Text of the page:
HIVES: Always a real emergency…or not?
Other than a true cardiac or respiratory arrest, there are few situations in my business where I interrupt anything and everything to go examine a patient at the door. Here’s a short list:
- current seizure activity
- broken bone with deformity
- anaphylaxis/allergic reaction
- uncontrolled bleeding
There may be a couple more, but as you see the list is fairly short. I’m not saying that other clinical scenarios aren’t actual emergencies, but most of the time I don’t need to stop caring for my current patient before moving on to care for my next patient.
So recently I’ve seen more than three children who have come to be evaluated for hives.
HIVES! We usually think of that as part of anaphylaxis, which is on the list above, so clearly this gets my attention at the doorway. After running to see these guys, I come to find out that they all have had hives for days. DAYS. Itchy, red, raised bumps scientifically known as urticaria all over their bodies. If you haven’t seen them, they look a bit like mosquito bites.
After taking a very large breath I realize that the parents of these children have the same fear that I did initially- that their child was having an acute allergic reaction. They did the right thing by seeking medical care, but after understanding the whole clinical picture I realized that the diagnosis wasn’t an allergic reaction at all, which was a big surprise to these moms and dads. See, here’s the thing- in the majority of cases, hives in children (especially those that last for days) are often caused by a viral infection and not an allergy at all. It’s estimated that around 80% of all hives in children are caused by a virus.
Awesome, right— another thing we can blame on viruses. Let’s get into it a bit and understand how this situation differs from the hives that happen in the setting of an allergic reaction.
FIRST, HOW ARE THEY THE SAME?
- Hives are hives, and look alike regardless of cause. The skin gets a signal to fire up an inflammatory response, and it appears not to care why. The default skin manifestation is hives.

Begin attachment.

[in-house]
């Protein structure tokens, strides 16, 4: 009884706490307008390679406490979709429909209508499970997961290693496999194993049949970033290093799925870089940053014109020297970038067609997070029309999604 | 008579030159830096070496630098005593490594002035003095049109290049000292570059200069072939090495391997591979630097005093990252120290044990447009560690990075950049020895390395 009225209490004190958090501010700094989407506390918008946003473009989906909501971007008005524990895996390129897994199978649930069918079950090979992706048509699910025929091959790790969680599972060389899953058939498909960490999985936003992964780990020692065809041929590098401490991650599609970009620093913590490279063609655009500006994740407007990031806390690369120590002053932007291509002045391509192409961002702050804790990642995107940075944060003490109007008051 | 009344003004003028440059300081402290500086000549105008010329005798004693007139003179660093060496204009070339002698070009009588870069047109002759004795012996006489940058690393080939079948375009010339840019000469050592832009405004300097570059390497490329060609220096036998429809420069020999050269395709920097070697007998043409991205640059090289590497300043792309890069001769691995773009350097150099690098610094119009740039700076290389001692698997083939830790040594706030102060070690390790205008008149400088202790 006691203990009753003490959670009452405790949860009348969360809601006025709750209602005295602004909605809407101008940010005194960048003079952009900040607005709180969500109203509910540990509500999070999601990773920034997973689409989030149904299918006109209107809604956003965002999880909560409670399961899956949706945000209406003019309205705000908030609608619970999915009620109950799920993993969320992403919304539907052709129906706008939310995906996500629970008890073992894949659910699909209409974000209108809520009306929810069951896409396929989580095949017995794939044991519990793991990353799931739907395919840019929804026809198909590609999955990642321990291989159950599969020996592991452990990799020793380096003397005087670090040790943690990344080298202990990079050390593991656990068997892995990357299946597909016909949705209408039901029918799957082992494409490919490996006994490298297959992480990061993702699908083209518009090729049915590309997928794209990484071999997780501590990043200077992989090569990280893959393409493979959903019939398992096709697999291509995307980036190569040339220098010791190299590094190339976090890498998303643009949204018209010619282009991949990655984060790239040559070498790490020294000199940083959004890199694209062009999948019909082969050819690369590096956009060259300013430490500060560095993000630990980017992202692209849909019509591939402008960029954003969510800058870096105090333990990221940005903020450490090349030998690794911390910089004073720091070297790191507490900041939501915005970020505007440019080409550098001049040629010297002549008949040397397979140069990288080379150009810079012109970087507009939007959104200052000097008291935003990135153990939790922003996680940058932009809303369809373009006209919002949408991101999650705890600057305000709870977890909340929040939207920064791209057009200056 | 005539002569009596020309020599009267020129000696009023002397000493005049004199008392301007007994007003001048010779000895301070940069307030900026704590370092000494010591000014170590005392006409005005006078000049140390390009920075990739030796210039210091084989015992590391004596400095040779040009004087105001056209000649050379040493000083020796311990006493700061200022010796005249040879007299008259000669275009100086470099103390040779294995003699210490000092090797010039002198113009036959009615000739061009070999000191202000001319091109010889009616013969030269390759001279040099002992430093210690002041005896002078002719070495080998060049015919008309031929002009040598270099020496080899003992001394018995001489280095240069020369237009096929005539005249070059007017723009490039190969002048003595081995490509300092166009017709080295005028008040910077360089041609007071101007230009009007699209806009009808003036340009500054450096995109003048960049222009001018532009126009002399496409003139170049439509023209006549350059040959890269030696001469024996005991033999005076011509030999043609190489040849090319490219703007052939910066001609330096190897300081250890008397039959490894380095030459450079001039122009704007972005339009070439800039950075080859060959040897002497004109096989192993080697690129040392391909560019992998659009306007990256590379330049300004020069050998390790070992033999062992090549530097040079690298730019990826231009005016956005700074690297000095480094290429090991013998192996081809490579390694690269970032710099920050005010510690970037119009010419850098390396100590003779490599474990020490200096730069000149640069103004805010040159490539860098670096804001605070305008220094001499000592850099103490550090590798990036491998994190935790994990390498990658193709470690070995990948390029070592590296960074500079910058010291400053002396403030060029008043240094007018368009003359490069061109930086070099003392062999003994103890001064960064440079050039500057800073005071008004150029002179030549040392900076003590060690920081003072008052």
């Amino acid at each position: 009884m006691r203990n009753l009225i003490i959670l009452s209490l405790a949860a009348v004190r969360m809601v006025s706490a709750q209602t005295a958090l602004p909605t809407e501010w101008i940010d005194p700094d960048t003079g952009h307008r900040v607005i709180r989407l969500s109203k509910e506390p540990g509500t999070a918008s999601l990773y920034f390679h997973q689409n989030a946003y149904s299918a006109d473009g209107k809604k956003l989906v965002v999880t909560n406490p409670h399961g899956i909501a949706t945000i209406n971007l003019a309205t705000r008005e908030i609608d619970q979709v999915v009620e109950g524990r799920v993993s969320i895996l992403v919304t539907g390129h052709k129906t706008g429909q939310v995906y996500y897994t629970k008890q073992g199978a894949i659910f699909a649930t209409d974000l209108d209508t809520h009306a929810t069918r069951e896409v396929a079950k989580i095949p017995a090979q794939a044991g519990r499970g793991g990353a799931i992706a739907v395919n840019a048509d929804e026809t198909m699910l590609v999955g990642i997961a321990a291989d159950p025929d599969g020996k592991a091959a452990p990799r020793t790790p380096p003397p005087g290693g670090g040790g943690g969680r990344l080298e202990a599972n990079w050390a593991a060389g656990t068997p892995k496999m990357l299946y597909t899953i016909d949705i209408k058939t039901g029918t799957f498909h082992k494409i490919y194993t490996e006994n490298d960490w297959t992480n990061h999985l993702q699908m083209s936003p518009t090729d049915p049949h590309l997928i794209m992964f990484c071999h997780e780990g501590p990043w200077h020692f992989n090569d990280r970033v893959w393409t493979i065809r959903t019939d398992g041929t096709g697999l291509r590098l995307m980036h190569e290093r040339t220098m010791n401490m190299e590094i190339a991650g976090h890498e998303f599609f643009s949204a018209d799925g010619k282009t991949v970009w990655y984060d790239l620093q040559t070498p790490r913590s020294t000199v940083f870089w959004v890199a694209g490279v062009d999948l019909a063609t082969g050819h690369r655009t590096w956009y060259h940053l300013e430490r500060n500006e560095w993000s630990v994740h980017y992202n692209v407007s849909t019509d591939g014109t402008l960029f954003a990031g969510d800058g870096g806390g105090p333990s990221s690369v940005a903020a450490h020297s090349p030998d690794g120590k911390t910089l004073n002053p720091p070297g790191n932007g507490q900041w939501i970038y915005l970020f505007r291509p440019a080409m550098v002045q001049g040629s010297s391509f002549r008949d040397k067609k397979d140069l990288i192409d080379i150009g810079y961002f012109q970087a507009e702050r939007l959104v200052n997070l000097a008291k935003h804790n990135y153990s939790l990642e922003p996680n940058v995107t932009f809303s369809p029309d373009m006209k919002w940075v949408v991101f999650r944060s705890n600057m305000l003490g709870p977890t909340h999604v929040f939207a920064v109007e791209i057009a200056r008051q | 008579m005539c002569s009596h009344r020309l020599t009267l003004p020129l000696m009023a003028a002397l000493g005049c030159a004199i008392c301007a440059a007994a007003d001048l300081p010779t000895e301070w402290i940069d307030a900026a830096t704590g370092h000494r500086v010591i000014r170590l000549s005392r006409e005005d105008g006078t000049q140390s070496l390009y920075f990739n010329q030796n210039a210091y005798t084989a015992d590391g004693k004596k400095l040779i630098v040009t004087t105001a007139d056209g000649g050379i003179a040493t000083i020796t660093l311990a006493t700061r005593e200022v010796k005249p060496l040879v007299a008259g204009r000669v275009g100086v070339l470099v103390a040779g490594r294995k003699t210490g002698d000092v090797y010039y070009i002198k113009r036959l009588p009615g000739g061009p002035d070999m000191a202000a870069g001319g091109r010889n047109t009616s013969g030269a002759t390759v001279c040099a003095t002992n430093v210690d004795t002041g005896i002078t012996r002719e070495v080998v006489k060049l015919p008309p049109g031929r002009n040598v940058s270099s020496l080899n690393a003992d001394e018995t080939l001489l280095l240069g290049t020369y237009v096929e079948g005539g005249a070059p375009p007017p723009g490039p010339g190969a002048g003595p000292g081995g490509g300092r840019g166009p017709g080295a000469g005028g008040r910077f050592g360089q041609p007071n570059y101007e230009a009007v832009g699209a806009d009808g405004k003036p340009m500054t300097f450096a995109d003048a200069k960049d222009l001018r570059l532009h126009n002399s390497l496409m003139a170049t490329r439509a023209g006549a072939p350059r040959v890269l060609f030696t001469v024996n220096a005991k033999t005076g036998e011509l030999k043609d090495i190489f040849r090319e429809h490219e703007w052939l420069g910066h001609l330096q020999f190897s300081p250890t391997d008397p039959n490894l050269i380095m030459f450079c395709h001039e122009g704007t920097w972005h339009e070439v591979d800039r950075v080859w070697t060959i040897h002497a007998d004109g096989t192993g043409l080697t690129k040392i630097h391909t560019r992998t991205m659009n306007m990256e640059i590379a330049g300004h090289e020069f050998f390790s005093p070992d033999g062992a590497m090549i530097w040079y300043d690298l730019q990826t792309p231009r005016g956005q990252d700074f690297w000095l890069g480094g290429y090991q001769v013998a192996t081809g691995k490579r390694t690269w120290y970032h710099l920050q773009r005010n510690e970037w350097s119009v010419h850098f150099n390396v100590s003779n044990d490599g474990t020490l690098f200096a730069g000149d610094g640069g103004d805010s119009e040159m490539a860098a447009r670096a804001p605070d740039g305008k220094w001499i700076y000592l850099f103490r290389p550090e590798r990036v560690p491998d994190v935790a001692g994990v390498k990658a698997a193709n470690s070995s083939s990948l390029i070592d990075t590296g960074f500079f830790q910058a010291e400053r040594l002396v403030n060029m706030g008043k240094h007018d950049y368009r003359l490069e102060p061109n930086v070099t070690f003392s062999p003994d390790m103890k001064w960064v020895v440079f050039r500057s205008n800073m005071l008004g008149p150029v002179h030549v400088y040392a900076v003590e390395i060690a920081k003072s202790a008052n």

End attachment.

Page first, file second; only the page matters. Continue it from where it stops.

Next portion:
- They can appear in a very short amount of time from both causes. Sometimes even over minutes. And they can come and go over several hours.
- Hives in the setting of either situation can be itchy. Or not.
OK, THEN HOW ARE THEY DIFFERENT?
- Most of the time, hives due to an acute allergic reaction fade relatively quickly with medicines like diphenhydramine (Benadryl and similar) and other anti-histamines. Viral induced hives are often not as responsive.
- Hives due to an acute allergic reaction usually do not reappear days later after treatment. Viral induced hives can.
- Viral induced hives are often associated with other symptoms like fever, cough, and even vomiting and diarrhea.
- Hives due to anaphylaxis need medication (often many) and ongoing management, often including carrying an epi-pen at all times. Viral induced hives just need time and patience; rarely any medicine.
- Viral-induced hives often appear after a patient has been on antibiotics for multiple days, and hives from a true drug allergy occur right after the exposure.
Sometimes, in the thick of it all, it’s can be hard to tell if the source of the hives is due to an allergy to something or if it’s simply from a virus. I always encourage anyone with hives to get checked out regardless: the devil is often in the details and the situation requires a skilled and experienced healthcare provider to figure it out.
If you or your child has hives and any of the following:
- Difficulty breathing
- Lip swelling
- Hoarse voice
…then 911 should be called and/or immediate care needs to be sought. This is a life-threatening situation.
It’s sort of weird that viral induced hives account for such a high percentage of hives in children, yet in my experience so few people are aware of its existence. Hopefully the time spent reading this blog entry changes that a little. Now YOU know!